American Psychological Foundation

A sobbing child can be instantly calmed by a soft, stuffed bear, just as an anxious executive can soothe his nerves by gripping a stress ball throughout a conference call. Could the same strategy work for a patient with schizophrenia on the verge of an aggressive outbreak?

New York University School of Medicine psychologist Daniel Antonius, PhD, thinks so. As this year’s APF Pearson Early Career Grant winner, Antonius is using the $12,000 grant to test a tool he’s developed to help people with serious mental illness defuse their aggression at two inpatient psychiatric units at Bellevue Hospital in New York City. Antonius’s Sensory Method Aimed at Reducing Tension, or SMART, is part stress ball, part carnival toy: a large, squishy football filled with tiny polyester beans.

“Patients can hold, shape, stretch and manipulate it with two hands, but it’s also soft enough that they won’t hurt other patients with it,” says Antonius.

Antonius hopes the balls not only reduce the use of restraint, seclusion and involuntary medication to calm agitated patients, but help protect staff as well. Studies show that between 36 percent to 54 percent of staff, mostly nurses and psychiatrists, are physically or verbally assaulted in psychiatric units. Health officials also say there’s a critical need to develop more humane alternatives to restraint, medication and seclusion. The Joint Commission on Accreditation of Healthcare Organizations stipulates in its 2009 Accreditation Process Guide for Hospitals that staff should consider those options a last resort for psychiatric patients.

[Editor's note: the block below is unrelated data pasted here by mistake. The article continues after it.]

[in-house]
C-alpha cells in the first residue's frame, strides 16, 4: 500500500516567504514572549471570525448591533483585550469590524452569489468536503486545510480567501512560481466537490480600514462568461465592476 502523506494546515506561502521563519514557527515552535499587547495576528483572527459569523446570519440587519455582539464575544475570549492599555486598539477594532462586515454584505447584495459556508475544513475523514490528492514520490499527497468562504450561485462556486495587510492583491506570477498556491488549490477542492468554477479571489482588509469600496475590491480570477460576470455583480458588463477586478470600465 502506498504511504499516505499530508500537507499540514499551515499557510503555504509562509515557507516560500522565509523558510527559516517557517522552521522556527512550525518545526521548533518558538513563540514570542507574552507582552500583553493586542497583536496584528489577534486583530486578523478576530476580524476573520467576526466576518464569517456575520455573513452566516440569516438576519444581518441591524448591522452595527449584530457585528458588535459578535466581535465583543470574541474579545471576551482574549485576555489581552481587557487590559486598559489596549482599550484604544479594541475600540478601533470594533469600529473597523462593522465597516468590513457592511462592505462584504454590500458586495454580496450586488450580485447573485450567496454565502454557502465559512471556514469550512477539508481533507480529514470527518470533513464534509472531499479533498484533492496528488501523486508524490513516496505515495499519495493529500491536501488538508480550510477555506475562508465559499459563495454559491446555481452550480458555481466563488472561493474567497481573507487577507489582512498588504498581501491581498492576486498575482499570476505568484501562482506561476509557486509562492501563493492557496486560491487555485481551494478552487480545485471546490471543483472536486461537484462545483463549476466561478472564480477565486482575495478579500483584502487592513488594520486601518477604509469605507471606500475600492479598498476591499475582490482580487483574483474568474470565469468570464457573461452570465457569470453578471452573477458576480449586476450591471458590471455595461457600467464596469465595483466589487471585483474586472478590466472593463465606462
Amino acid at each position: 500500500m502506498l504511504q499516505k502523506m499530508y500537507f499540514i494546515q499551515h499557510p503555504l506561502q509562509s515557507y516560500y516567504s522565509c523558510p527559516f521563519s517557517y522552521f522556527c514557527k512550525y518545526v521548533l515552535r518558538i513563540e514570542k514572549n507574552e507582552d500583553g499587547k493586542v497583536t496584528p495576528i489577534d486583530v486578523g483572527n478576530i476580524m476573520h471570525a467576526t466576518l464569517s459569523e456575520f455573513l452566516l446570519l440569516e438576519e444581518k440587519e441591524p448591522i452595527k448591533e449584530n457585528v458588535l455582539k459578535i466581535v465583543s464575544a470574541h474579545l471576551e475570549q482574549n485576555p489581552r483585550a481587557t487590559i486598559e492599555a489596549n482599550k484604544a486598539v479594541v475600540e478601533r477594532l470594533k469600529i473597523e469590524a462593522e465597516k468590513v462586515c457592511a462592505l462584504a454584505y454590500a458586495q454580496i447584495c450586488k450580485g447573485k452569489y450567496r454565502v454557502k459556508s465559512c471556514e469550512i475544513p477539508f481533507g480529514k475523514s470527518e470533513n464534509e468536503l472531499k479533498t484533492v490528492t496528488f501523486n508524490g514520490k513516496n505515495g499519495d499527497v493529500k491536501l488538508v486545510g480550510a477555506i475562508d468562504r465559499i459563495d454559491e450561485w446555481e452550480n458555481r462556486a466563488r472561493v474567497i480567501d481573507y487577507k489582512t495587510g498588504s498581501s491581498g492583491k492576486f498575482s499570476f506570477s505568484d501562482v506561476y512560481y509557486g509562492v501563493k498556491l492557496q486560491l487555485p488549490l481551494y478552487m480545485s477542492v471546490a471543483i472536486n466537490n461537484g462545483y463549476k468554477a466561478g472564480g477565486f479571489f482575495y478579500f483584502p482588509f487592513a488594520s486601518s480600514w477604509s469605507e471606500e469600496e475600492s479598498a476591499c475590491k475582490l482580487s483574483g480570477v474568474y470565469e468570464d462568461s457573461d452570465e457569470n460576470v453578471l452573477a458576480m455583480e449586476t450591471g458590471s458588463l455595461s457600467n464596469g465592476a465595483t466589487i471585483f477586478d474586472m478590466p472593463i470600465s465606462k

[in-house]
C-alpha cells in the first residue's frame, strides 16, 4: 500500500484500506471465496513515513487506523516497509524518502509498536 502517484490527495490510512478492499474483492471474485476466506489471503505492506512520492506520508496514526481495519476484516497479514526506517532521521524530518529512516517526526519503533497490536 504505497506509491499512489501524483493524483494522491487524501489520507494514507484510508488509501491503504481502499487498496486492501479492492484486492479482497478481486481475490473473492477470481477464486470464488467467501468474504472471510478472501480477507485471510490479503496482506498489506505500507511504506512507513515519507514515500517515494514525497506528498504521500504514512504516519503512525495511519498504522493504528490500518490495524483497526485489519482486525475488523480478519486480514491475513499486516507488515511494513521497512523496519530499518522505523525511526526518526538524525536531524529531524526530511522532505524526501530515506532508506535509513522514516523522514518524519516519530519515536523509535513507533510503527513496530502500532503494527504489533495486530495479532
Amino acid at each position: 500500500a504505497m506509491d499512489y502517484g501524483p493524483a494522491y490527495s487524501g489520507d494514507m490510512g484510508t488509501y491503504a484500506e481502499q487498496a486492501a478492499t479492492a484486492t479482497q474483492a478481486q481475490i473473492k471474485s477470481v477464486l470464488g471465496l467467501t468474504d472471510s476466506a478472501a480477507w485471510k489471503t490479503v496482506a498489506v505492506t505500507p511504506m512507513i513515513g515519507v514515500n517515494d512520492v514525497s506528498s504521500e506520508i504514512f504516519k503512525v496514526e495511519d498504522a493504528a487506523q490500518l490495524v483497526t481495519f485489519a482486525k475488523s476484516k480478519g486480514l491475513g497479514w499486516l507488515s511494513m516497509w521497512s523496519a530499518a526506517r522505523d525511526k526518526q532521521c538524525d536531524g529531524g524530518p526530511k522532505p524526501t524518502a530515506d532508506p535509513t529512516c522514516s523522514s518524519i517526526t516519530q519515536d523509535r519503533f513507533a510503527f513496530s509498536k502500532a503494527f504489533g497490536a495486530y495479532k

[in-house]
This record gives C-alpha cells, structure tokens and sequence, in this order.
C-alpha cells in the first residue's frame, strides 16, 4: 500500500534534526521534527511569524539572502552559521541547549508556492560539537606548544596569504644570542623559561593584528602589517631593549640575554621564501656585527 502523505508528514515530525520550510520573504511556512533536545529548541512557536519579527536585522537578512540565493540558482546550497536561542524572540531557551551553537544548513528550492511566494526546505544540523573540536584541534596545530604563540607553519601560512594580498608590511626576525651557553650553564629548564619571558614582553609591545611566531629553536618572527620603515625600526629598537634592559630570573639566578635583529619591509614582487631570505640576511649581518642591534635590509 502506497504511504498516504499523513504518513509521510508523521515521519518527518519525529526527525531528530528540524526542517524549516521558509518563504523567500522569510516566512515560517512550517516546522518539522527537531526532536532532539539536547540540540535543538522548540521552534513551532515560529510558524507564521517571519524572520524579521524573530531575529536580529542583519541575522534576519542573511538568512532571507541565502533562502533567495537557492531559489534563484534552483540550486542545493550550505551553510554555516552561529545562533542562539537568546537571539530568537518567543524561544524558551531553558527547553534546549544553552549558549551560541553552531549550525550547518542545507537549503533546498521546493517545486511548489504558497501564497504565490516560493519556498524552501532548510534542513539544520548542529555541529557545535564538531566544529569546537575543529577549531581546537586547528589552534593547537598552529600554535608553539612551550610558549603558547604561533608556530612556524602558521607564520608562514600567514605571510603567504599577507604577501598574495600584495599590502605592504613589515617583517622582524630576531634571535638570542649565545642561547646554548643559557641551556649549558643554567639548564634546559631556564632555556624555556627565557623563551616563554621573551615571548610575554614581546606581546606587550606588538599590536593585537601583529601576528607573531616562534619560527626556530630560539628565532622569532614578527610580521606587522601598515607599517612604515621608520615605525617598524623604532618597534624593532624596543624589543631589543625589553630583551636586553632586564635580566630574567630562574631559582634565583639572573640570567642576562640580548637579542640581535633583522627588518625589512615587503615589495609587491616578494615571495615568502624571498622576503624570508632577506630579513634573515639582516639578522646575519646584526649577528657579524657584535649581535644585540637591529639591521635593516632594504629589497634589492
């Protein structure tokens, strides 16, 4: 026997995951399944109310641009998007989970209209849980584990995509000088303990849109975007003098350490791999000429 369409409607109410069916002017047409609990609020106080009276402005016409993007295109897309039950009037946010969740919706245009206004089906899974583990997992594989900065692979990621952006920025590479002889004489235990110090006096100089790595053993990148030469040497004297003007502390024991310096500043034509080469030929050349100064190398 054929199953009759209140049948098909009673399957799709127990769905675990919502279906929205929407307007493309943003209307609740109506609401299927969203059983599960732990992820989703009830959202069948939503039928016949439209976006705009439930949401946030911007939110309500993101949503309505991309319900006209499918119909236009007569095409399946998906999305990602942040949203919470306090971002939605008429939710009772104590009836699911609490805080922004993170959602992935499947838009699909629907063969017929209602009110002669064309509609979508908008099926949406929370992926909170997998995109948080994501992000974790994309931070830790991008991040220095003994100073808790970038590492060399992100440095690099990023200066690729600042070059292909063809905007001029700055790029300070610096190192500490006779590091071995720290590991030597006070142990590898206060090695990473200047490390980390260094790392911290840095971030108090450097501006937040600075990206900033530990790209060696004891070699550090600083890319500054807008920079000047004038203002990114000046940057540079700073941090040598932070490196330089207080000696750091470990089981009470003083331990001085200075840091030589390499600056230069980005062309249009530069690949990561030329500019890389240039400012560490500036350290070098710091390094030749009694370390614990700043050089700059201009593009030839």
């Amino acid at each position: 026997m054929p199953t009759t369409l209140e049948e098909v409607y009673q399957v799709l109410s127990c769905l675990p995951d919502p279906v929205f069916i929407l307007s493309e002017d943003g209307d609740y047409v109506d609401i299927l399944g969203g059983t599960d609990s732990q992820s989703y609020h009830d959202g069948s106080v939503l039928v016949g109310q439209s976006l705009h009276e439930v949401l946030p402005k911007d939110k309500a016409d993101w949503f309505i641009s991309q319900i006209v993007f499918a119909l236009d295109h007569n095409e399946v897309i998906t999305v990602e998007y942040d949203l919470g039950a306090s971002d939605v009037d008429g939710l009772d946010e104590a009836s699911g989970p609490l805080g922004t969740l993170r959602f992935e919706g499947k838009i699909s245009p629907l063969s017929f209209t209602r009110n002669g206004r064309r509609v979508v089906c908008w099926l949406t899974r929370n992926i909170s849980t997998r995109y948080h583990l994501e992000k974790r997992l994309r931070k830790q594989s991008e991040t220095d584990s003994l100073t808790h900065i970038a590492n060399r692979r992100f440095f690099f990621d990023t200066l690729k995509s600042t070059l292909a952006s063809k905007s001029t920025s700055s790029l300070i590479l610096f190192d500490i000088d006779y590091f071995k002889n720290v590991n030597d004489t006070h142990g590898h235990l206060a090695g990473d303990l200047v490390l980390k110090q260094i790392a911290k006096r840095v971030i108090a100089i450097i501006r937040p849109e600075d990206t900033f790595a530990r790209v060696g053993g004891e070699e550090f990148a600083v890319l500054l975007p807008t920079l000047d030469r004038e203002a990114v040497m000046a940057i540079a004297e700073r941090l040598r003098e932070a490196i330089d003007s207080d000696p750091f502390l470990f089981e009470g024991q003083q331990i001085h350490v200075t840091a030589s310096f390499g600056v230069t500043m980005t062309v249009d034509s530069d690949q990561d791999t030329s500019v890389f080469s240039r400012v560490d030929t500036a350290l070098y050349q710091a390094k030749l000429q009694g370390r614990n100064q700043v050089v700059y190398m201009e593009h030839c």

In designing his stress ball, Antonius drew on the work of his mentors and collaborators, NYU olfactory experts Dolores Malaspina, MD, and Andreas Keller, PhD, to add an aromatherapy twist to SMART in the form of octyl acetate, an odor similar to oranges. Preliminary research by Keller finds that such smells may reduce people’s levels of salivary cortisol, a biomarker for stress and agitation, by 20 percent.

Antonius will examine how patients who hold the stress ball when they start to feel agitated compare with patients who don’t get that option. Specifically, he’ll ask patients and staff to rate the patients’ behavioral states and will measure their salivary cortisol before, during and after they use the ball. He’ll also test whether patients fare better with orange-scented stress balls than with unscented ones.

Antonius, who grew up in Norway and came to the United States for his education, worked at the Bellevue psychiatric unit for his internship in 2007 and still sees patients there pro bono. He says that if SMART makes a difference for psychiatric patients, it could be tailored for use with people with cancer or chronic pain, or in occupational therapy.

“It’s a very simple idea,” says Antonius. “We just need to bring the science to it.”

The potential to revolutionize patient care is what drew Pearson, the assessment company that funds the grant, to Antonius’s research, says Joe Grosdidier, a vice president at Pearson.

“Dr. Antonius is a shining example of why we established this grant,” he says.